But the most critical features -- Wilson and Marshawn Lynch, Sherman, Thomas and Kam Chancellor, Brady and Rob Gronkowski, Chandler Jones and Vince Wilfork, the Seahawks' reliance on defense, the Patriots' versatility on offense -- are still in place, meaning the 2012 game might be more past is prologue than many other rematches that span several seasons.
Which might explain why, when Bill Belichick was asked this week if he has any memories of the 2012 game, he replied: "Yeah. Not a lot of great ones."
NFL Network's Michael Robinson was a fullback for the Seahawks at the time, and he remembers going out with the other captains for the coin toss. People had told Robinson that Wilfork was a nice guy, but Wilfork looked at Robinson that day as if they didn't know each other. Robinson got the impression the Patriots were annoyed by the Seahawks, that New England had a mental edge no other opponent had. The Patriots did not really care about the Seahawks, Robinson thought. They were only concerned about what they were doing.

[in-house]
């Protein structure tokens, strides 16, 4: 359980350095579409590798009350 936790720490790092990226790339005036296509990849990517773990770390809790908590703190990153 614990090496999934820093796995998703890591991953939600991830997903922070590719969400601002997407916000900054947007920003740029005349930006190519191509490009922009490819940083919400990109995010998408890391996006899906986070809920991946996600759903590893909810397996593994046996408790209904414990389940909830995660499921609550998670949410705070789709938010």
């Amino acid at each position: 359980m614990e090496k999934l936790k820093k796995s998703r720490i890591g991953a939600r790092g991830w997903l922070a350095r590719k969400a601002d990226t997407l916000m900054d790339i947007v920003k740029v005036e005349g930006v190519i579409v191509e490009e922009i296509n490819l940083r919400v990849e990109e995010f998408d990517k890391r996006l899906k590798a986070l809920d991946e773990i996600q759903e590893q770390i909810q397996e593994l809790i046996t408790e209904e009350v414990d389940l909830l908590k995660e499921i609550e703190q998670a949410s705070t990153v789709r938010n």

When Robinson went back to the bench, he sat next to Lynch.
"I said, 'This is going to be a dogfight,' " Robinson recounted this week. "They didn't really want to shake our hands."
Robinson's assessment was accurate. Both teams rushed for fewer than 100 yards. The quarterbacks combined for nearly 700. The difference was those two Brady interceptions and a 46-yard touchdown pass from Wilson to Rice with 1:27 remaining -- which bears a striking resemblance to the 35-yard scoring strike to Jermaine Kearse that beat the Packers in overtime of the NFC title game last week. Such heroics were a new thing for Wilson then, though. The third-round draft pick had been a surprise choice to start for the Seahawks as a rookie that season, and that performance first put a spotlight on his playmaking ability and potential, and on the transformation of the Seahawks.